The Ultimate Culture Shock

This last Christmas I spent a lot of time thinking about the differences between Jesus’ life in heaven, and what he stepped down into, to be made flesh and live among us.  Let’s see, from being able to dive into the rainbow of glory and the embrace of the Father, to walking by faith and not sight.  From being a focal point of heaven’s adoration, to growing up a poor commoner of an oppressed nation.  From the fellowship of mighty beings calling out the holiness of God, to being jostled in dusty streets by those doubting His goodness.

That, my friends, is culture shock.

Learning life here in Costa Rica, I feel some of it, too.  After four months of “no way,” I honestly got emotional the other day in the grocery store.  I let myself use my fun money to buy a favorite treat: Swiss cheese at $8 a pound (in Nebraska, you pay $4).  I cried the first time we test drove a car for sale because I missed my “Ferrari”—our nice used minivan purchased with 90,000 miles on it.  When my dear mentor was dealing with a sore hip and couldn’t reach her toenails to cut them, it broke my heart.  The offer to stop by every week for a little pedicure was on the tip of my tongue, but nail clippers don’t work over the phone.  These are small things, I know.  But life in a new culture is full of them.  They pile up around you, and sooner or later you have to work through them if you are going to move forward.

We know that Jesus dealt with changes much greater and more profound. He gave up his face time with the father and all that he had, to walk out God’s calling.  He even did it without sinning.  What does that mean to us?  To me, it means that he is worthy to ask us to live in a new way to bring the Father glory.  When something is hard for us, Jesus understands.  We don’t have to hide the struggle. He’s ready and waiting for us to invite him into the furnace, and he has the power to help us walk through the flames.  Swiss cheese or no Swiss cheese.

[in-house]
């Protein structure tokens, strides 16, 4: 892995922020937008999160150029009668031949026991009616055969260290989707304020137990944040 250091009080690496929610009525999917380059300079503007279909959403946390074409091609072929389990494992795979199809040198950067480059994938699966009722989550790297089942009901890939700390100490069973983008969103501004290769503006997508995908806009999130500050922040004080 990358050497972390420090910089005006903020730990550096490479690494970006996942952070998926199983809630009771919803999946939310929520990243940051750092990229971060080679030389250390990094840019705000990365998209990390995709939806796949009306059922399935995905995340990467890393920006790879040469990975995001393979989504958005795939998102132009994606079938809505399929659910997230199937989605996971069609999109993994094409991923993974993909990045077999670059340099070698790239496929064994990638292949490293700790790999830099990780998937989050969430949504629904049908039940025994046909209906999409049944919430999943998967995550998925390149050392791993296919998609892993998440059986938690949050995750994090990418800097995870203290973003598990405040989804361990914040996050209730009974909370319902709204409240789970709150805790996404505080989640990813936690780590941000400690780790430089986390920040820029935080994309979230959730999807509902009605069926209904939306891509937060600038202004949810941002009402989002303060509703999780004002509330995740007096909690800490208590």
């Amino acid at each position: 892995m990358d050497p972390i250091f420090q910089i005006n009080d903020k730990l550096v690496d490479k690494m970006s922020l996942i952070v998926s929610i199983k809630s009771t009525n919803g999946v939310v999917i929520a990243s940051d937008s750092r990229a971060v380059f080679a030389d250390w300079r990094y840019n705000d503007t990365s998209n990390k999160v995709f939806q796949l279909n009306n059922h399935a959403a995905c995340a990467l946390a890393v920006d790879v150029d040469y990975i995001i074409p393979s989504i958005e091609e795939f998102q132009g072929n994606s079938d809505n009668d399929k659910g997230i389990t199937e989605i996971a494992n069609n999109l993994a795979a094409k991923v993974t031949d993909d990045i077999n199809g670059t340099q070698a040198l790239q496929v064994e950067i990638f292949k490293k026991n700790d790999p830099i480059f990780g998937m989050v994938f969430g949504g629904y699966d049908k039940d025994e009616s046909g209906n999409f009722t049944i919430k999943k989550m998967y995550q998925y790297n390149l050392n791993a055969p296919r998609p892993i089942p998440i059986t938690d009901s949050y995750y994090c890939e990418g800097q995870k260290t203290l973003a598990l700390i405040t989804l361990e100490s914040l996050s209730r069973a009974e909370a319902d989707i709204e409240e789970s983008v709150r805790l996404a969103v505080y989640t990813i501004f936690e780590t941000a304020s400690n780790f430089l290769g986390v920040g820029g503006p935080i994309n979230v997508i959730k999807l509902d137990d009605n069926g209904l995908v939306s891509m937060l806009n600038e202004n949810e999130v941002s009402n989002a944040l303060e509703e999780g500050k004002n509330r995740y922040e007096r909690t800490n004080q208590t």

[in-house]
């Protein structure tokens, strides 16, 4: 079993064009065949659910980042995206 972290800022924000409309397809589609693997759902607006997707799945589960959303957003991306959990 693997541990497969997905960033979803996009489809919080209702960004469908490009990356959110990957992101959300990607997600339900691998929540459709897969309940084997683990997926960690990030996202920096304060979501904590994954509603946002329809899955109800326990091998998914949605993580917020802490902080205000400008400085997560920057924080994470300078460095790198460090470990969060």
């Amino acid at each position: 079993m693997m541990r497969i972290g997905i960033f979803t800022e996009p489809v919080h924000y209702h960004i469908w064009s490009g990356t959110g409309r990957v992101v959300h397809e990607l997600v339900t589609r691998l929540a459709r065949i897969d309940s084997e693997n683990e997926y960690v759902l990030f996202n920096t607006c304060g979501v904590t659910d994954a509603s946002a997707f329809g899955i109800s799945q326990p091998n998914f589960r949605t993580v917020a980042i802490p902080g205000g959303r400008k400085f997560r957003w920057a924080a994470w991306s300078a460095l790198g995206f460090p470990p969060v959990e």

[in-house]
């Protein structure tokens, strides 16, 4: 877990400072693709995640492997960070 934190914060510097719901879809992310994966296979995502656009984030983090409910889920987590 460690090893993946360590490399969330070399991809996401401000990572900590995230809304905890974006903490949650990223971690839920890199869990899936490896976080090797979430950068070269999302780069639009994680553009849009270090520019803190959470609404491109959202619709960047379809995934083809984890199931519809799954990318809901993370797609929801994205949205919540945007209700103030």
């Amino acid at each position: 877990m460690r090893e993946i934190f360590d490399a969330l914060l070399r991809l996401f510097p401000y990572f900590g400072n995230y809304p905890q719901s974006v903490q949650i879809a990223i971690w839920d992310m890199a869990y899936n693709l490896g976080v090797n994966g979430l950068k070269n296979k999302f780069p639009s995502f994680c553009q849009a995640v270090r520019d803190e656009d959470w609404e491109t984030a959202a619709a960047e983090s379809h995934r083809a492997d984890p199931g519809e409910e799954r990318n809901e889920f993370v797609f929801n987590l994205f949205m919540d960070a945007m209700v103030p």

Light of Dawn

This High Priest of ours understands our weaknesses, for he faced all of the same testings we do, yet he did not sin.  So let us come boldly to the throne of our gracious God.  There we will receive his mercy, and we will find grace to help us when we need it most.  Hebrews 4:15-16

In all their suffering he also suffered,
    and he personally rescued them.
In his love and mercy he redeemed them.
    He lifted them up and carried them
    through all the years.  Isaiah 63:9

Trust Falling

My hands are outstretched, ready to catch him.  Poised a few steps above me on the staircase, our toddler pumps his arms a few times, squats his legs, and gives a little jump, falling into my arms.  I cuddle him close and praise him.  “Good job!”  I rest my cheek on his head and and he contentedly sucks his thumb.  I’m proud of him for pushing against gravity, for letting go, for trusting me in the fall.  And the Lord whispers on my heart how I am doing the same thing in my walk with Him.

This summer I had a chance to do it for real, to jump off of a 15-foot cliff into a Guatemalan river pool.  It was terrifying.  It was glorious.  I got water up my nose.  I had to do it a second time so that I could really enjoy the experience, because the first jump was purely to prove to myself that I could.

Now, as our family walks out the path that the Lord has set before us, as we engage his heart for the nations and hear His call toward full-time global outreach, I feel like the toddler at the top of the staircase.   The gravity of our stuffed house, our stable income, our life-giving, English-speaking church all feels so comfortable.  But the Papa’s hands are outstretched, and His voice is encouraging me, “Trust me, I’ll catch you.”